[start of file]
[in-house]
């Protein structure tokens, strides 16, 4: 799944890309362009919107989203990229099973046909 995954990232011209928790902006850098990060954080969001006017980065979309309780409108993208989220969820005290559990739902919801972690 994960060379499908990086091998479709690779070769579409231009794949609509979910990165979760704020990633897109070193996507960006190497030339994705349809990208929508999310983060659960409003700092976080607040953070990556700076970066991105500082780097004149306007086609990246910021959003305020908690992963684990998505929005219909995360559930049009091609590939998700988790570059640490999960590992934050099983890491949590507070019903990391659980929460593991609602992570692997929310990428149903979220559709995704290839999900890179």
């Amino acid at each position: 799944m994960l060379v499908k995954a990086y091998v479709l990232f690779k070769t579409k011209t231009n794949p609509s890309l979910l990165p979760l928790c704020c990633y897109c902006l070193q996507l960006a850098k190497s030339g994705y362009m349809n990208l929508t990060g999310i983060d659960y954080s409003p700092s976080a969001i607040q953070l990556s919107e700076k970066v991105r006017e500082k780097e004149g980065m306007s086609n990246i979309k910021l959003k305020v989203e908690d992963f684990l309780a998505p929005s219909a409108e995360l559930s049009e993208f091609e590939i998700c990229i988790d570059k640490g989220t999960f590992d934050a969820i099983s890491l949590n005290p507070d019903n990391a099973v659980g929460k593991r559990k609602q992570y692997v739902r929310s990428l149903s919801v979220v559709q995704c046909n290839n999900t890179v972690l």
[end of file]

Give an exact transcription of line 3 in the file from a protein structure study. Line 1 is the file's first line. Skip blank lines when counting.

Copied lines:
């Amino acid at each position: 799944m994960l060379v499908k995954a990086y091998v479709l990232f690779k070769t579409k011209t231009n794949p609509s890309l979910l990165p979760l928790c704020c990633y897109c902006l070193q996507l960006a850098k190497s030339g994705y362009m349809n990208l929508t990060g999310i983060d659960y954080s409003p700092s976080a969001i607040q953070l990556s919107e700076k970066v991105r006017e500082k780097e004149g980065m306007s086609n990246i979309k910021l959003k305020v989203e908690d992963f684990l309780a998505p929005s219909a409108e995360l559930s049009e993208f091609e590939i998700c990229i988790d570059k640490g989220t999960f590992d934050a969820i099983s890491l949590n005290p507070d019903n990391a099973v659980g929460k593991r559990k609602q992570y692997v739902r929310s990428l149903s919801v979220v559709q995704c046909n290839n999900t890179v972690l």